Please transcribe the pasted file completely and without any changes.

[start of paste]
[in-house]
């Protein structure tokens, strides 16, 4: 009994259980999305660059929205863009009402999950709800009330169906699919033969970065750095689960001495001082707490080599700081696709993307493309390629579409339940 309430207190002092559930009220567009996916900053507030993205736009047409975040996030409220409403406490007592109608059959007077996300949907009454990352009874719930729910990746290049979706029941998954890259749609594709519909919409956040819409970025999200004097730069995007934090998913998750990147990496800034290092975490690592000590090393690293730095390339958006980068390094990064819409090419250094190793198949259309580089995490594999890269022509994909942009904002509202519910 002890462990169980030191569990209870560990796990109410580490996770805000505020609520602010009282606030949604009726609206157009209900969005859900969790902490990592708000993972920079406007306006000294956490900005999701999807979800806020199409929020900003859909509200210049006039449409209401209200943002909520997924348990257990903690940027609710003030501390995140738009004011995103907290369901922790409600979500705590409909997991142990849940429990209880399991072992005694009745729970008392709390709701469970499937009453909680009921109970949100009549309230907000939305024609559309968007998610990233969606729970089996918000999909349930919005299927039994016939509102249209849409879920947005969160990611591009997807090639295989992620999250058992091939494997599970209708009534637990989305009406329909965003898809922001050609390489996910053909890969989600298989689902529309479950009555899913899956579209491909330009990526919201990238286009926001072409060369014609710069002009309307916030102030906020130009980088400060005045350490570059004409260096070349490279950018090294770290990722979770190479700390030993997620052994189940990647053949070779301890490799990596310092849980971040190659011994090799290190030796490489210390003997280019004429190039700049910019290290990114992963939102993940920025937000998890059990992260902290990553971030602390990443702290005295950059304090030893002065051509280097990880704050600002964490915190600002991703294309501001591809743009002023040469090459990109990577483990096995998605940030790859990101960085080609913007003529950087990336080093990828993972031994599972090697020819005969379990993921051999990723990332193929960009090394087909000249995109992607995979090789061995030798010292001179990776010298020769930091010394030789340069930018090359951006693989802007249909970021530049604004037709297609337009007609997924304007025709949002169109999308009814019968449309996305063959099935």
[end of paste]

[in-house]
């Protein structure tokens, strides 16, 4: 009994259980999305660059929205863009009402999950709800009330169906699919033969970065750095689960001495001082707490080599700081696709993307493309390629579409339940 309430207190002092559930009220567009996916900053507030993205736009047409975040996030409220409403406490007592109608059959007077996300949907009454990352009874719930729910990746290049979706029941998954890259749609594709519909919409956040819409970025999200004097730069995007934090998913998750990147990496800034290092975490690592000590090393690293730095390339958006980068390094990064819409090419250094190793198949259309580089995490594999890269022509994909942009904002509202519910 002890462990169980030191569990209870560990796990109410580490996770805000505020609520602010009282606030949604009726609206157009209900969005859900969790902490990592708000993972920079406007306006000294956490900005999701999807979800806020199409929020900003859909509200210049006039449409209401209200943002909520997924348990257990903690940027609710003030501390995140738009004011995103907290369901922790409600979500705590409909997991142990849940429990209880399991072992005694009745729970008392709390709701469970499937009453909680009921109970949100009549309230907000939305024609559309968007998610990233969606729970089996918000999909349930919005299927039994016939509102249209849409879920947005969160990611591009997807090639295989992620999250058992091939494997599970209708009534637990989305009406329909965003898809922001050609390489996910053909890969989600298989689902529309479950009555899913899956579209491909330009990526919201990238286009926001072409060369014609710069002009309307916030102030906020130009980088400060005045350490570059004409260096070349490279950018090294770290990722979770190479700390030993997620052994189940990647053949070779301890490799990596310092849980971040190659011994090799290190030796490489210390003997280019004429190039700049910019290290990114992963939102993940920025937000998890059990992260902290990553971030602390990443702290005295950059304090030893002065051509280097990880704050600002964490915190600002991703294309501001591809743009002023040469090459990109990577483990096995998605940030790859990101960085080609913007003529950087990336080093990828993972031994599972090697020819005969379990993921051999990723990332193929960009090394087909000249995109992607995979090789061995030798010292001179990776010298020769930091010394030789340069930018090359951006693989802007249909970021530049604004037709297609337009007609997924304007025709949002169109999308009814019968449309996305063959099935």